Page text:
Top Five Cloud Computing Security Issues

Cloud computing has become widely accepted within large enterprise. The benefits of cloud computing have been widely touted—flexibility for employee workspaces and multiple location businesses, lower IT costs and greater computing strength onsite all make cloud computing a viable option for businesses. Not to mention, keeping all of your data offsite in the cloud increases the safety of your data; a security breach onsite does not jeopardize sensitive data, nor does a system shutdown render you unable to access important data.
However, with these benefits come some major risks. By its very nature, storing data offsite can present some serious security issues, and it is up to businesses and their IT managers to understand these Cloud Computing Security risks and take steps to mitigate them. Cloud security must be taken seriously or businesses could expose themselves to the serious consequences of a data breach.
Some of the more serious security issues that businesses using the cloud face include:

Access to data

Since most businesses use an outside vendor to manage their data within the cloud, paying close attention and limiting those individuals who have access to the cloud and its data. Not only is it important for businesses to carefully control who has access to the cloud internally by developing policies regarding passwords and authentication, but also to develop protocols for regulating who has access to the data on the vendor side. It’s important for businesses to choose a vendor that carefully vets employees and is willing to provide information about who has access to the data.

Separation

When your data is stored in the cloud, it’s stored with the data of dozens of other customers of that particular vendor. Without strong security protocols in place to keep the data separate, other customers of the vendor could access your data, whether accidentally or on purpose. Be sure that your vendor takes steps to separate customer data, and that everything is properly encrypted to prevent sensitive or private data from falling into the wrong hands.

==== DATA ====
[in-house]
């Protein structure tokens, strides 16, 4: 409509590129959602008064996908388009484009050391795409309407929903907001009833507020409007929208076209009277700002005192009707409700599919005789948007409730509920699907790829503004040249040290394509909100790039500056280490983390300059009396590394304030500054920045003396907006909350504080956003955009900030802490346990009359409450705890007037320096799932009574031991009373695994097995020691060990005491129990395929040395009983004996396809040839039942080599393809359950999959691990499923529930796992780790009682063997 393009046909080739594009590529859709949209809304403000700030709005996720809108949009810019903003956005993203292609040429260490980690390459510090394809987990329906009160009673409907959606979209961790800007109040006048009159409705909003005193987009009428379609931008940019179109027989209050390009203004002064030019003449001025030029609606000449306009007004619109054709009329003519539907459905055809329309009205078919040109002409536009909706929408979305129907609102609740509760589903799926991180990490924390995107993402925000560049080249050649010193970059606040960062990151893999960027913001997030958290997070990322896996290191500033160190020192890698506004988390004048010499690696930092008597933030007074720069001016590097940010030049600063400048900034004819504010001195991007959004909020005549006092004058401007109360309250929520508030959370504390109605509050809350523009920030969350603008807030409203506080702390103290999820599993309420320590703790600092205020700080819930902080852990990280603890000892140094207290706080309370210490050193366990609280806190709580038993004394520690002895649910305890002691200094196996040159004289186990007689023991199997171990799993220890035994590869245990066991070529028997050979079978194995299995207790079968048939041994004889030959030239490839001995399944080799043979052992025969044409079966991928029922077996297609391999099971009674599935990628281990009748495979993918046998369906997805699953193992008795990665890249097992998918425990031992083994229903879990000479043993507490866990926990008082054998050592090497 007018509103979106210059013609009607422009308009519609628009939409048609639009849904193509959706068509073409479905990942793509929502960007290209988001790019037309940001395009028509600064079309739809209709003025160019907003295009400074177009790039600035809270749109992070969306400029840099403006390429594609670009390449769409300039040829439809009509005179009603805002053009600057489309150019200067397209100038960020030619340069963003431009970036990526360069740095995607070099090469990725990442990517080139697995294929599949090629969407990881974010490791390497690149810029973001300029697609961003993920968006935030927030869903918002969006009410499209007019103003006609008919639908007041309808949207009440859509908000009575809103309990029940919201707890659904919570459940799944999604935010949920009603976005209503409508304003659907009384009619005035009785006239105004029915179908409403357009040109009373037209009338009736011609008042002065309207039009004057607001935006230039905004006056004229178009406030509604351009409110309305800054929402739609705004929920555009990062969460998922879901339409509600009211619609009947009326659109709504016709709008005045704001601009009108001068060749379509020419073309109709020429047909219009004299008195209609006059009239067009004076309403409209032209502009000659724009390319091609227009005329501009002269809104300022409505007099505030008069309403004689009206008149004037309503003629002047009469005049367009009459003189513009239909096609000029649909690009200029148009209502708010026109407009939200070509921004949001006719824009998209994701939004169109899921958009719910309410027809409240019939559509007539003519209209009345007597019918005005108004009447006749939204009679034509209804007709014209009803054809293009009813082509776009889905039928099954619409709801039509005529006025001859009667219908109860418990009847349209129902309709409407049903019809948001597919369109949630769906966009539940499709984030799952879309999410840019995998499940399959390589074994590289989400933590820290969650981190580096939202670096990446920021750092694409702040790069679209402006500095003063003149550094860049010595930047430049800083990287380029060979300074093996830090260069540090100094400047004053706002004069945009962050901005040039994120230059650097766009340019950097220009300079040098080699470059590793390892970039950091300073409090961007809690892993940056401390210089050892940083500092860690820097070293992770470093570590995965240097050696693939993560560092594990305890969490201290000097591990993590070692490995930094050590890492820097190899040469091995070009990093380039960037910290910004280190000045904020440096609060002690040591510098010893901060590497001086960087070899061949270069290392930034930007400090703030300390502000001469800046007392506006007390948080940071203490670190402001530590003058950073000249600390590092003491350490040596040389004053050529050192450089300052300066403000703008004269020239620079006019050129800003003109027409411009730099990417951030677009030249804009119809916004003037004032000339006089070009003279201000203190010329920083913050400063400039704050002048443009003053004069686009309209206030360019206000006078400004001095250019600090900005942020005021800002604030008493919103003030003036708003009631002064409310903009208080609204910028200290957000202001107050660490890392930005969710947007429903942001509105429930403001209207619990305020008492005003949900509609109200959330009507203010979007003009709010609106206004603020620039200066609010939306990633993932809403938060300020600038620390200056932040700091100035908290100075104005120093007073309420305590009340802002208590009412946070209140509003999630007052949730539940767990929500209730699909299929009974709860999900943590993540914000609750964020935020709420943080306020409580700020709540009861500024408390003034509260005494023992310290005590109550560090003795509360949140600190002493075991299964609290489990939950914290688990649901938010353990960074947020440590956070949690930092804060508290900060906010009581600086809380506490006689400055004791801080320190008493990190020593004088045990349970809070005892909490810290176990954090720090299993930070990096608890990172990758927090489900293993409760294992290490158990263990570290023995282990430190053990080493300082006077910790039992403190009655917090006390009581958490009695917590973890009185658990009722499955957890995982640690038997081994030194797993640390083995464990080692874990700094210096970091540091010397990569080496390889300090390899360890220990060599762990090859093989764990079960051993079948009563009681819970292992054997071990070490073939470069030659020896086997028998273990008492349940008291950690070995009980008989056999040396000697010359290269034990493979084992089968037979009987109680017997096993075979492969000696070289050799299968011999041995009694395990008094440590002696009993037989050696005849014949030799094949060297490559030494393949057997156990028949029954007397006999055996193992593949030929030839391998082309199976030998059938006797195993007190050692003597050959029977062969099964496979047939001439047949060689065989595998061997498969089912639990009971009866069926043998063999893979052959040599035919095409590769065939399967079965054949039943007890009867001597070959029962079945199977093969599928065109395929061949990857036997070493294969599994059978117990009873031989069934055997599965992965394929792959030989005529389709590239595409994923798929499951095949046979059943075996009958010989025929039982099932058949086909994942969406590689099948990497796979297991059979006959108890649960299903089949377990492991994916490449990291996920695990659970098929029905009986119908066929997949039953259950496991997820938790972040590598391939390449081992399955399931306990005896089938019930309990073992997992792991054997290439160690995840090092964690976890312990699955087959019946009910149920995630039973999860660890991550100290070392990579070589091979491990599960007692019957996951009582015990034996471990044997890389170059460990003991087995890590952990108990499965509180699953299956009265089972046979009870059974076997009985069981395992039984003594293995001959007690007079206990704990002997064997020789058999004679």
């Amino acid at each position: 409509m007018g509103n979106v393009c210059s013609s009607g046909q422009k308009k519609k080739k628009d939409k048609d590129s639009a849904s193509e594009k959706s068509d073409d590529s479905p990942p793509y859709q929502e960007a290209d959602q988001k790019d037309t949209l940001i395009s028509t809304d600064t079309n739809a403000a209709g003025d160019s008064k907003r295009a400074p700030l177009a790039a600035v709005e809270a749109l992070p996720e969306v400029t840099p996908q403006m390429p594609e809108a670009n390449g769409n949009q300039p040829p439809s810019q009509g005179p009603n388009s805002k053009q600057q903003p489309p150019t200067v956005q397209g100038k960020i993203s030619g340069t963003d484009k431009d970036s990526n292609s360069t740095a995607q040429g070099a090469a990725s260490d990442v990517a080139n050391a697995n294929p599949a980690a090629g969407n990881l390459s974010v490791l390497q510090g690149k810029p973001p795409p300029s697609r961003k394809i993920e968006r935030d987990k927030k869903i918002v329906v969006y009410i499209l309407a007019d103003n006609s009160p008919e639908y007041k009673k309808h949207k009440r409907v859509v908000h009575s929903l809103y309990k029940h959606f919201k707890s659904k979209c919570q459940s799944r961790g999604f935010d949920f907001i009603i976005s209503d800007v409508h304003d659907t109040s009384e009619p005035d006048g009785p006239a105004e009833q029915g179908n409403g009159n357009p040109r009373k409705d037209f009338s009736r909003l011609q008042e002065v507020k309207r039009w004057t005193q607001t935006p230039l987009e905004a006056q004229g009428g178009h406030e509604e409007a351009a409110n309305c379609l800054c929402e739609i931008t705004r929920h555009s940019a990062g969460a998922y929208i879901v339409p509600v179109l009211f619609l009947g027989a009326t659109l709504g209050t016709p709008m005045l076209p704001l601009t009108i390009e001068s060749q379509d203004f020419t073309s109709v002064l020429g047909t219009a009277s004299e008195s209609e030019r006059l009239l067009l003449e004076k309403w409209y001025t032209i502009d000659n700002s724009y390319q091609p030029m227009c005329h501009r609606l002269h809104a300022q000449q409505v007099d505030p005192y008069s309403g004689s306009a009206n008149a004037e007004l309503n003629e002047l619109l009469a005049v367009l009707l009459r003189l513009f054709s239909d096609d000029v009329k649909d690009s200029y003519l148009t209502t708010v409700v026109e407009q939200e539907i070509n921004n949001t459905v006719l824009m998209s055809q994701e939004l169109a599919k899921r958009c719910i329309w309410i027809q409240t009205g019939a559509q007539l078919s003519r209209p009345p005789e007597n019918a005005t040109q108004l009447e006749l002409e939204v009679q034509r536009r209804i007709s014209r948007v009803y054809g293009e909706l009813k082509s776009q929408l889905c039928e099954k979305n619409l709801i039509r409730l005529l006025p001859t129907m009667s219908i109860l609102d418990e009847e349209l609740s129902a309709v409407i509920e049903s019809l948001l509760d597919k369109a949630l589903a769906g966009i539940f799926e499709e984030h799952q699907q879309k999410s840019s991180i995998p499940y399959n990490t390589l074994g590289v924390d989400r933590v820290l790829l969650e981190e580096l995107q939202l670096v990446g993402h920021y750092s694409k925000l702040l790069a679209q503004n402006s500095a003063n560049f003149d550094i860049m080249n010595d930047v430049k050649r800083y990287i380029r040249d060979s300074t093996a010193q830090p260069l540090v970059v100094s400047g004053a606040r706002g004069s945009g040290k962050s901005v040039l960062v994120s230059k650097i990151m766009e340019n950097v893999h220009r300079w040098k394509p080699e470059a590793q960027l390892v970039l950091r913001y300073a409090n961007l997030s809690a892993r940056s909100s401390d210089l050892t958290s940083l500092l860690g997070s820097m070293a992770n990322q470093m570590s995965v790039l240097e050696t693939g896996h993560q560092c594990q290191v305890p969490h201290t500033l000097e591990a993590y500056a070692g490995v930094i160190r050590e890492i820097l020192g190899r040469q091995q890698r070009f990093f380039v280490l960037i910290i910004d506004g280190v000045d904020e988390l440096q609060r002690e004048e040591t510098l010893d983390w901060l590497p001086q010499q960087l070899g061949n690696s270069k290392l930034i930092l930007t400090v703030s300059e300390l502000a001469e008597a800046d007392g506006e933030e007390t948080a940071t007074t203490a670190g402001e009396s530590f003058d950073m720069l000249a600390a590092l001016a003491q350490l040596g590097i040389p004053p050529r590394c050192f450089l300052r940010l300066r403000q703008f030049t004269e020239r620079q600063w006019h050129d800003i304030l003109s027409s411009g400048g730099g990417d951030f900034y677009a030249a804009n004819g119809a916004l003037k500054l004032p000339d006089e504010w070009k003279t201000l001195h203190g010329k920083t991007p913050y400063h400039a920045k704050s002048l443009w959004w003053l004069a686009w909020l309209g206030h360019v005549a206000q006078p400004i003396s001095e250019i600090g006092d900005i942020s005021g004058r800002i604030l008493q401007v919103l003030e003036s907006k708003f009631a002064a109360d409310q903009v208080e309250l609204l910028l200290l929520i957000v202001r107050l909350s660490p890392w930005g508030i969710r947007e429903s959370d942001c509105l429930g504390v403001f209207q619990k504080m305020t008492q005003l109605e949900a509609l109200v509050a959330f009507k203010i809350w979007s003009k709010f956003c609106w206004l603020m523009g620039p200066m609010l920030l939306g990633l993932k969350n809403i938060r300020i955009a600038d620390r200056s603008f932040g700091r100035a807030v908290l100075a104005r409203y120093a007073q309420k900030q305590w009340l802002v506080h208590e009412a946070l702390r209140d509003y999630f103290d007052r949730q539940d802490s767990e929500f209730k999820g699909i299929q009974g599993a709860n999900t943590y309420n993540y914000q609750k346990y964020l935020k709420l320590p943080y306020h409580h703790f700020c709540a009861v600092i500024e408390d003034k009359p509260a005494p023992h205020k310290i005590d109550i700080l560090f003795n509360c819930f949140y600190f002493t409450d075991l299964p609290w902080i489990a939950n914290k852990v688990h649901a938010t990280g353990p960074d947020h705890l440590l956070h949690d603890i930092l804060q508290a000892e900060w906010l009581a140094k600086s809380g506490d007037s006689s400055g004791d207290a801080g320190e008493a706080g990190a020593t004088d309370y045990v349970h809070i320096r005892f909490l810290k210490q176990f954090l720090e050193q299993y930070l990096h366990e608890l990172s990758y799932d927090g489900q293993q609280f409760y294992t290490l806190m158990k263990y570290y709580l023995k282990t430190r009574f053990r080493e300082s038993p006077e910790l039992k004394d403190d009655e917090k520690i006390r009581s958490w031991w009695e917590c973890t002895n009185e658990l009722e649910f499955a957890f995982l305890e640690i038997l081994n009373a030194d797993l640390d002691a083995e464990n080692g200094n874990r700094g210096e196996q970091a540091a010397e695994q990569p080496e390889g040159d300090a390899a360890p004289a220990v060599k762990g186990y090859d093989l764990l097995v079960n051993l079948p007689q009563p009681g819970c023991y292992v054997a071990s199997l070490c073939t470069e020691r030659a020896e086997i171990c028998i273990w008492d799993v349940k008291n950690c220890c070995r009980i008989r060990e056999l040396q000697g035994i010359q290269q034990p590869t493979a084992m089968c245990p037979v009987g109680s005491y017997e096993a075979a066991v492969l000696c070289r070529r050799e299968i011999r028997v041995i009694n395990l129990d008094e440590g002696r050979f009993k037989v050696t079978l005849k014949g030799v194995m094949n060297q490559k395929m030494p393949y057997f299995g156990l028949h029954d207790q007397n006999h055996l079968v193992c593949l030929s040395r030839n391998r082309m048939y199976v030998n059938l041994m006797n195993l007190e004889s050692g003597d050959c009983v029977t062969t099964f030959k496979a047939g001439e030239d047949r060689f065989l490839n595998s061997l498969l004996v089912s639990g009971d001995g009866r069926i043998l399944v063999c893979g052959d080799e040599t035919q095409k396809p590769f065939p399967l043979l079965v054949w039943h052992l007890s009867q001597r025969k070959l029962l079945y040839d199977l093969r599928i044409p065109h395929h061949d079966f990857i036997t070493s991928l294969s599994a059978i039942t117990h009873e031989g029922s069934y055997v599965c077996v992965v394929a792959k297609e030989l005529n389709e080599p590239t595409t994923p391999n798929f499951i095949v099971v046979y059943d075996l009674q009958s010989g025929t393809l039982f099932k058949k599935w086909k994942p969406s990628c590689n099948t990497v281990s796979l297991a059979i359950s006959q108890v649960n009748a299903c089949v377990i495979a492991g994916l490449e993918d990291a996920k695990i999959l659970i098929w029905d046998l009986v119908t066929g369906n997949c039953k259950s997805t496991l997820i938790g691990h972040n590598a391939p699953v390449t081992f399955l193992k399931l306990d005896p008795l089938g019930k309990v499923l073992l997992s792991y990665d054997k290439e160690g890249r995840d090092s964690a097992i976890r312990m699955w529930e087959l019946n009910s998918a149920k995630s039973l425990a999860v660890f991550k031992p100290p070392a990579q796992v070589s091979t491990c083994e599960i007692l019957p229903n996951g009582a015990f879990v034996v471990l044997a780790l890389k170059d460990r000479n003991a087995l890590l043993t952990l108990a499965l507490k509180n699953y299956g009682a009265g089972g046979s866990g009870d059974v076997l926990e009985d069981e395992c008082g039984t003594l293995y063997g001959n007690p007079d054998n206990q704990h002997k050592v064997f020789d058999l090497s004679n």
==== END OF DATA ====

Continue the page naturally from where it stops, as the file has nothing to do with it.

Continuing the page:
Security of Data at Rest and In Transit

Storing data in the cloud is a lot like storing your personal belongings in an offsite storage unit. You wouldn’t put your grandmother’s priceless paintings in a unit in a bad neighborhood with minimal security—just like you don’t want to store your data in a cloud that is vulnerable to hackers and thieves. But securing the cloud doesn’t just mean securing the data when it is stored, waiting to be accessed. It also includes when the data is in transit, after it’s accessed by a user, for example, or when it is sent in an e-mail. Businesses need to ensure that the vendor they choose takes steps to secure data both at rest and in transit, using encryption, user authentication and other tactics.

Location of Data

In addition, you should know the physical location of the servers that are storing your data. In some cases, when data is stored outside of the U.S., it may not be subject to the same privacy regulations as it is in the U.S.—which could mean trouble for your business. Businesses need to be aware of where their data is kept, and ensure that the vendor will adhere to local security standards—and will be willing to disclose who has accessed data and when.

Difficulty Investigating Security Breaches

According to analyst firm Gartner, one of the major drawbacks of cloud computing is the difficulty of investigating security breaches when they do occur. Because so many customers are accessing data from so many locations—and the data is stored in so many locations—pinpointing exactly where the breach occurred might be impossible. However, when engaging the services of a vendor, businesses need to get a contractual commitment that the vendor can, and will, perform investigations and have successfully located security breaches in the past.
Perhaps the most important step any business can take to ensure security when choosing a cloud vendor is to demand transparency. Ask questions about risk management, the steps that have been taken to ensure data security and how much testing has been done on the system. Also, how adept the vendor is at anticipating risks and preventing breaches from occurring. Performing this due diligence will protect the business and its data while it takes advantage of the benefits of the cloud.

 

About the Author:
Jared Murphy is an IT consultant based out of Palo Alto, CA. With his blog he attempts to stay at the forefront of the IT security field and share the knowledge he has gained from his 15+ years’ experience with his followers. He also enjoys making sushi and exploring dog parks with his terrier, Bud.

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